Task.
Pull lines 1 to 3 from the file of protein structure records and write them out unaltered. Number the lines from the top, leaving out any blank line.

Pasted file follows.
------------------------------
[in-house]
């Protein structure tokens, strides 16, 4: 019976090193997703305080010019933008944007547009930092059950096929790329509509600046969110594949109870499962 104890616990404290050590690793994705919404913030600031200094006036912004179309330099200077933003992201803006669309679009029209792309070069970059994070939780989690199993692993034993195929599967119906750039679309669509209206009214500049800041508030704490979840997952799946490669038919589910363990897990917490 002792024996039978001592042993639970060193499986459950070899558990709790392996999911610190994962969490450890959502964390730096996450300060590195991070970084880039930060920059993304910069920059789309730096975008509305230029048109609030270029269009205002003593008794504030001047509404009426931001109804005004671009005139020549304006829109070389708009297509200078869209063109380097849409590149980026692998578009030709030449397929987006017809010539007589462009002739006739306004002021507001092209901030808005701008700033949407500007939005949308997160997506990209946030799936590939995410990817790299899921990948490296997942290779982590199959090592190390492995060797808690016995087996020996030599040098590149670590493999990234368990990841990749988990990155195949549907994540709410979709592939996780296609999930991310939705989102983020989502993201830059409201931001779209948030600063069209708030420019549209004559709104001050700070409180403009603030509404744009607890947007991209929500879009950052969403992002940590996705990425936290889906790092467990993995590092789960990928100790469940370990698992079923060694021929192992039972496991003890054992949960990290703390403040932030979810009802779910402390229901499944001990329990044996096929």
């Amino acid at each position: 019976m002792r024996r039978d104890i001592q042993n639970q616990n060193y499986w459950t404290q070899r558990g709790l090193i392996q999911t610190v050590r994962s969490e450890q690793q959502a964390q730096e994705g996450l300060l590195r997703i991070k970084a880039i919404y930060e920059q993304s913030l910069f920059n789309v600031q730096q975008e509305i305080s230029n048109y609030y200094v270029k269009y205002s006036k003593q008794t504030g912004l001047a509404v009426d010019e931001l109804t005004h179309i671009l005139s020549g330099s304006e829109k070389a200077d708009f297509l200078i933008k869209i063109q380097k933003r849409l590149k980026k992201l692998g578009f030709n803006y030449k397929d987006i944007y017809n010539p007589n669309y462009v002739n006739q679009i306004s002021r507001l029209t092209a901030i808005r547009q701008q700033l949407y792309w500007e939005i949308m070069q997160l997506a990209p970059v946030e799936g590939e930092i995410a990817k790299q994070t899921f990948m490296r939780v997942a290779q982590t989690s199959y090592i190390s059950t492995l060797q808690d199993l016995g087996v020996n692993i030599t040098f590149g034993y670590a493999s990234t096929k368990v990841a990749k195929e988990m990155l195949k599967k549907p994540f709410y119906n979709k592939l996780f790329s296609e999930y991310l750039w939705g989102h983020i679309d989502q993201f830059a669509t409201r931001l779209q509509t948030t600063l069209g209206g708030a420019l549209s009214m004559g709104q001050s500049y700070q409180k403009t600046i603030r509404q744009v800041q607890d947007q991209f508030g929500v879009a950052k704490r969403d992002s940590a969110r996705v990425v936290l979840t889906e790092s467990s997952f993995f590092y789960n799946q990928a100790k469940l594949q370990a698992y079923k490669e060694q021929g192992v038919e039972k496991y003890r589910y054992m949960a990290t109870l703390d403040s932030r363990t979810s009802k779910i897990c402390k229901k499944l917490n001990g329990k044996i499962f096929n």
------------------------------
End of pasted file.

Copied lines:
[in-house]
């Protein structure tokens, strides 16, 4: 019976090193997703305080010019933008944007547009930092059950096929790329509509600046969110594949109870499962 104890616990404290050590690793994705919404913030600031200094006036912004179309330099200077933003992201803006669309679009029209792309070069970059994070939780989690199993692993034993195929599967119906750039679309669509209206009214500049800041508030704490979840997952799946490669038919589910363990897990917490 002792024996039978001592042993639970060193499986459950070899558990709790392996999911610190994962969490450890959502964390730096996450300060590195991070970084880039930060920059993304910069920059789309730096975008509305230029048109609030270029269009205002003593008794504030001047509404009426931001109804005004671009005139020549304006829109070389708009297509200078869209063109380097849409590149980026692998578009030709030449397929987006017809010539007589462009002739006739306004002021507001092209901030808005701008700033949407500007939005949308997160997506990209946030799936590939995410990817790299899921990948490296997942290779982590199959090592190390492995060797808690016995087996020996030599040098590149670590493999990234368990990841990749988990990155195949549907994540709410979709592939996780296609999930991310939705989102983020989502993201830059409201931001779209948030600063069209708030420019549209004559709104001050700070409180403009603030509404744009607890947007991209929500879009950052969403992002940590996705990425936290889906790092467990993995590092789960990928100790469940370990698992079923060694021929192992039972496991003890054992949960990290703390403040932030979810009802779910402390229901499944001990329990044996096929």
């Amino acid at each position: 019976m002792r024996r039978d104890i001592q042993n639970q616990n060193y499986w459950t404290q070899r558990g709790l090193i392996q999911t610190v050590r994962s969490e450890q690793q959502a964390q730096e994705g996450l300060l590195r997703i991070k970084a880039i919404y930060e920059q993304s913030l910069f920059n789309v600031q730096q975008e509305i305080s230029n048109y609030y200094v270029k269009y205002s006036k003593q008794t504030g912004l001047a509404v009426d010019e931001l109804t005004h179309i671009l005139s020549g330099s304006e829109k070389a200077d708009f297509l200078i933008k869209i063109q380097k933003r849409l590149k980026k992201l692998g578009f030709n803006y030449k397929d987006i944007y017809n010539p007589n669309y462009v002739n006739q679009i306004s002021r507001l029209t092209a901030i808005r547009q701008q700033l949407y792309w500007e939005i949308m070069q997160l997506a990209p970059v946030e799936g590939e930092i995410a990817k790299q994070t899921f990948m490296r939780v997942a290779q982590t989690s199959y090592i190390s059950t492995l060797q808690d199993l016995g087996v020996n692993i030599t040098f590149g034993y670590a493999s990234t096929k368990v990841a990749k195929e988990m990155l195949k599967k549907p994540f709410y119906n979709k592939l996780f790329s296609e999930y991310l750039w939705g989102h983020i679309d989502q993201f830059a669509t409201r931001l779209q509509t948030t600063l069209g209206g708030a420019l549209s009214m004559g709104q001050s500049y700070q409180k403009t600046i603030r509404q744009v800041q607890d947007q991209f508030g929500v879009a950052k704490r969403d992002s940590a969110r996705v990425v936290l979840t889906e790092s467990s997952f993995f590092y789960n799946q990928a100790k469940l594949q370990a698992y079923k490669e060694q021929g192992v038919e039972k496991y003890r589910y054992m949960a990290t109870l703390d403040s932030r363990t979810s009802k779910i897990c402390k229901k499944l917490n001990g329990k044996i499962f096929n």